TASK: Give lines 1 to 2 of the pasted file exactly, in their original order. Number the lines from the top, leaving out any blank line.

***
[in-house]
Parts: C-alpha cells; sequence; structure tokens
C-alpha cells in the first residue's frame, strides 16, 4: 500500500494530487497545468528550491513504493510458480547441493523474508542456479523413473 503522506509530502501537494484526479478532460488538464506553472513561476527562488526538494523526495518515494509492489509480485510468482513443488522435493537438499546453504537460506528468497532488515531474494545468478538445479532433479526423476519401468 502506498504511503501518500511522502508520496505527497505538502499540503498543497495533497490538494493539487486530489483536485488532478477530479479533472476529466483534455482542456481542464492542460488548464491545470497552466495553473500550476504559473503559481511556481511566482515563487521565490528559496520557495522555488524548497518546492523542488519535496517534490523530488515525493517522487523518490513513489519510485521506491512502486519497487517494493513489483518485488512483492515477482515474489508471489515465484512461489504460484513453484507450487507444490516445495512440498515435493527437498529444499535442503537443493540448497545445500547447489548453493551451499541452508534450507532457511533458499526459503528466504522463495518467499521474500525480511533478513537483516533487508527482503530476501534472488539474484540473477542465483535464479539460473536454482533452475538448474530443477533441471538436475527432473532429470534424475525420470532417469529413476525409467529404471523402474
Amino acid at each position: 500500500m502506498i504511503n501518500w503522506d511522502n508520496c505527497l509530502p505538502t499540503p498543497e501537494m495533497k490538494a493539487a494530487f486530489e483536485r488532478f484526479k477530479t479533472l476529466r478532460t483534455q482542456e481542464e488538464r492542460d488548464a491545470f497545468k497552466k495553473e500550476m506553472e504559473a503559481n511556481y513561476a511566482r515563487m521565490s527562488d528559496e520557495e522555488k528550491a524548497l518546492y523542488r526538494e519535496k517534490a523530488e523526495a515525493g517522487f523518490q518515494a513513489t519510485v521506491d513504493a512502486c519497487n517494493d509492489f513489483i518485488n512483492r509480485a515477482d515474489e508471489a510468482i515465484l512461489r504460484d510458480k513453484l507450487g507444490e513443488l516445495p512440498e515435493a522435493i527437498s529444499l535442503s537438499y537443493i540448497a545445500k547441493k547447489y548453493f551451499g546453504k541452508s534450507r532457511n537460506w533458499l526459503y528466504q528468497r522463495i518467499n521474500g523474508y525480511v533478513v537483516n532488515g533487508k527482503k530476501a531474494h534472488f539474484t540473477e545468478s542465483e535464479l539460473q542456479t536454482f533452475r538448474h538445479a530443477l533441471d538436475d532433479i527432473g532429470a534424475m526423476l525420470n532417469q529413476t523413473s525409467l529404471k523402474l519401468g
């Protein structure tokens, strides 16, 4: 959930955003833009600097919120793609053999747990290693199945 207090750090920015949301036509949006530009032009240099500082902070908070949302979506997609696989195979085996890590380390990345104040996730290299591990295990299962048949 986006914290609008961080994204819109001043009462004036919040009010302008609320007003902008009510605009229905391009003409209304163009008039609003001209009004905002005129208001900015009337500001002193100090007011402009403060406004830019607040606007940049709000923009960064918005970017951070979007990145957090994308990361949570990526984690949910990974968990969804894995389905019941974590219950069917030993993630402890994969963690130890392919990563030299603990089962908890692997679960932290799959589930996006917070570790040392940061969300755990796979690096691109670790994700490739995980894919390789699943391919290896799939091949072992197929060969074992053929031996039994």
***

[in-house]
Parts: C-alpha cells; sequence; structure tokens